Get your first look at ‘The Birth of a Nation’ -- and read how Nate Parker is handling expectations


After “The Birth of a Nation” premiered to multiple standing ovations at the Sundance Film Festival in January, a handful of distributors were clamoring to purchase Nate Parker’s directorial debut. Fox Searchlight ultimately won the bidding war, acquiring the movie for a reported $17.5 million -- one of the biggest sales ever to come out of the Utah fest.

Given the hype, it makes sense that Searchlight is already promoting the slave rebellion tale, despite the fact that the movie isn’t hitting theaters until October. On Friday, the studio released the first trailer for the movie -- a different version than the one that played for movie theater owners at CinemaCon a day prior. Parker, who spent eight years working on the movie he would ultimately produce, write, direct and star in, told exhibitors gathered in Las Vegas on Thursday about how he became so passionate about the story of Nat Turner. He was in college when he learned about Turner, a preacher who led the biggest rebellion of slaves in America, in 1831 Virginia.

After the Fox presentation, Parker hung around Sin City for a few more hours to accept the convention’s breakthrough director of the year prize. Despite the attention the high-profile sale of his film gained at Sundance, Parker told The Times he wasn’t feeling too anxious about living up to any industry expectations.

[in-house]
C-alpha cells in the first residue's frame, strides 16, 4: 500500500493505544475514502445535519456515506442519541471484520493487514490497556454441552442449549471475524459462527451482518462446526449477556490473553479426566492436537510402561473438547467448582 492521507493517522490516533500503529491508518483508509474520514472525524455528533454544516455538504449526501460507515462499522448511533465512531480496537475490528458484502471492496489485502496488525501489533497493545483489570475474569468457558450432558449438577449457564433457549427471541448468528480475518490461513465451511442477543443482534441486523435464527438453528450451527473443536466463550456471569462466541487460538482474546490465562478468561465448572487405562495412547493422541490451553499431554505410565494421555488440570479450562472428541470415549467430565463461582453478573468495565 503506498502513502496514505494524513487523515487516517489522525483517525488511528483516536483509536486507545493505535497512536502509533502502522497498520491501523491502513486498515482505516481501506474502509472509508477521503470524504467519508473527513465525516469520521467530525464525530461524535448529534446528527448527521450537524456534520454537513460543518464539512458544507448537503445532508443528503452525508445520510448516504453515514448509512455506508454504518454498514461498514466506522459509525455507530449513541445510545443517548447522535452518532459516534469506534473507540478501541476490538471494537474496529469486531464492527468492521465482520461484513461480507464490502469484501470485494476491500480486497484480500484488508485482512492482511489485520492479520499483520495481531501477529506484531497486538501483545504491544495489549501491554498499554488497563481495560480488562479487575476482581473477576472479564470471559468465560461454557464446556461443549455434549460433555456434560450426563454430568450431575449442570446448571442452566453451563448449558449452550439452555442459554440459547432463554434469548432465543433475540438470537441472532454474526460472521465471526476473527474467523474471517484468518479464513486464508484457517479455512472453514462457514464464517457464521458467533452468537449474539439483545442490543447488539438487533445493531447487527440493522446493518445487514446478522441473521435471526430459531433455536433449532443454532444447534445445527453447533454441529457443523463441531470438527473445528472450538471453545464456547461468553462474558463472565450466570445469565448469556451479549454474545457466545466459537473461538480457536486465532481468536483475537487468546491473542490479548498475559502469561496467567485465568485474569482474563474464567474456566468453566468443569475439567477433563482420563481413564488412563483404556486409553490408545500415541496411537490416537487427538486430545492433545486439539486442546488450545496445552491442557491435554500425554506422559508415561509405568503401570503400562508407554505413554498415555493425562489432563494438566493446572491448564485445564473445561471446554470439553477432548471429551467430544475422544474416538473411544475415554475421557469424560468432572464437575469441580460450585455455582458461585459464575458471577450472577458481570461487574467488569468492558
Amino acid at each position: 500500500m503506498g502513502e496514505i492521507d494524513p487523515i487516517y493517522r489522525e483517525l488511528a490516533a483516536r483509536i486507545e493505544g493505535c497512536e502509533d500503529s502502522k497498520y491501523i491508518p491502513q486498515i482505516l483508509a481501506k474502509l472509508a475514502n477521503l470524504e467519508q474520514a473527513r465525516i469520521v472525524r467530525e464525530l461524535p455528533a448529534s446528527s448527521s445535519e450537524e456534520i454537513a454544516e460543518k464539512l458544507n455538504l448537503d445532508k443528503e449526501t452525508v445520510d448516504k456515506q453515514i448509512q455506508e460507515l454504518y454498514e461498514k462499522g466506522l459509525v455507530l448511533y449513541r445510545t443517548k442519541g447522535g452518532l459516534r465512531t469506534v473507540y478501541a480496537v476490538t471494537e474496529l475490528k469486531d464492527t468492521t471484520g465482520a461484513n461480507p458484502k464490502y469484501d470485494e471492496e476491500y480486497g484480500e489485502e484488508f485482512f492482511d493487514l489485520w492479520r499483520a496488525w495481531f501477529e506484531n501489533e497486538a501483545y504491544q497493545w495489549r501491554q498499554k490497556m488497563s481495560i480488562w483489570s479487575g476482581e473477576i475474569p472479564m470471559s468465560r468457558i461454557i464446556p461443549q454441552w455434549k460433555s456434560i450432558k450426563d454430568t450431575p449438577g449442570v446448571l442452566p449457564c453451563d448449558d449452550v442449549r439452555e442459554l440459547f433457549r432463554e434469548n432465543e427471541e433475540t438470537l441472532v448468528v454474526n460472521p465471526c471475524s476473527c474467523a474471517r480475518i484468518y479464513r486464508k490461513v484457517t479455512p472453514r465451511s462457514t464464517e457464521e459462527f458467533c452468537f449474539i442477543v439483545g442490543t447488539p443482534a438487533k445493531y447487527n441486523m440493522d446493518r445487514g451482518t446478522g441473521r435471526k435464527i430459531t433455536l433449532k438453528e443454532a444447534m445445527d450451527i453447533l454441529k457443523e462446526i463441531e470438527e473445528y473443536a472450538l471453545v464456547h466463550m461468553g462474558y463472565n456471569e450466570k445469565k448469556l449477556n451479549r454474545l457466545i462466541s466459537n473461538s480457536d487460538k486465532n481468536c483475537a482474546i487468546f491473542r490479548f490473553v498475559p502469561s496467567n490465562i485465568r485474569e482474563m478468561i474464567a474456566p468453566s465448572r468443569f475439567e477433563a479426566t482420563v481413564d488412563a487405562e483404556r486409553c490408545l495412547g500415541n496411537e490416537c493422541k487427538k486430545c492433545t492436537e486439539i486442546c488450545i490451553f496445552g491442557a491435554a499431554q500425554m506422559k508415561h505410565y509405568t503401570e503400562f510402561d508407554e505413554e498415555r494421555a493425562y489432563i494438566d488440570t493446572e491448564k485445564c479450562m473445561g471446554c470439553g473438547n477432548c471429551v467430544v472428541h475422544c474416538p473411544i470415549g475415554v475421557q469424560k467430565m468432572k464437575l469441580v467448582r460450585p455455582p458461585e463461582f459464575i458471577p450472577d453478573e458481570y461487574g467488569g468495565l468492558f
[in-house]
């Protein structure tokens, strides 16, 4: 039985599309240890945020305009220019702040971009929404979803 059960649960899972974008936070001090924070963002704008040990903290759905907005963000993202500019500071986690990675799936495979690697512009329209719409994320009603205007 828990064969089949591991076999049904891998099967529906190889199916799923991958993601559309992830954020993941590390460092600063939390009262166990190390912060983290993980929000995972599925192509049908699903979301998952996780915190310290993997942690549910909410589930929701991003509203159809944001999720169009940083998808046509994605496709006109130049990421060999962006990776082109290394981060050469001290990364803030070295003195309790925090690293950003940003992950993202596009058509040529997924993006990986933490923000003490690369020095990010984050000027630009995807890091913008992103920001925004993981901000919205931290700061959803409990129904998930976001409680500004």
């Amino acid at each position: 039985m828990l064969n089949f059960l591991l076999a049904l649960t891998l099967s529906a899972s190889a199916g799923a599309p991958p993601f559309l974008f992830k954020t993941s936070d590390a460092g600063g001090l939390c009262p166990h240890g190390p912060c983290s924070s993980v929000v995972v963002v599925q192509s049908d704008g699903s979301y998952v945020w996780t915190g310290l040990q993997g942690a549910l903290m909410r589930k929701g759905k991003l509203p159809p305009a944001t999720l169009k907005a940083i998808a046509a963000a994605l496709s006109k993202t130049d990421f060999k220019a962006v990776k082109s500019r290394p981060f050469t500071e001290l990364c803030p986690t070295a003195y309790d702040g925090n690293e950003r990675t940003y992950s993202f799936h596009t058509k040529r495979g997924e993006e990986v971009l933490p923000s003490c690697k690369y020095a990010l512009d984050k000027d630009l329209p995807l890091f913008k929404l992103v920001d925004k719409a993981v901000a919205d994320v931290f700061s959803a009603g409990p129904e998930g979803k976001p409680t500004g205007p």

“I try to keep my mind focused on the fact that people will see it and, hopefully, if we’ve done our job, there will be an impact,” said Parker, 36. “I try to stay away from expectation, because you never know. The reality is, people are people and their opinions are their opinions and you hope that you touch them in a way that at least you can take them on a journey that will activate them and make them feel like they can do something to affect the injustice that they see in the systems around them.”

Because of his deep involvement in the movie, Parker is already overseeing marketing materials -- like the newly released trailer -- and talking about the film’s upcoming global rollout.

“I think that’s the advantage I have -- and some would say the obstacle, he said. “There’s a lot to be involved in. There’s so many decisions that are made every single day. Some days you’re talking about international decisions, some days you’re talking about domestic decisions, some days you’re talking about events like this. But like I said before, the joy is that in every surprise we have surrounding this film and its release, it lets us know more people will be exposed to it so the messages in the film will get out.”

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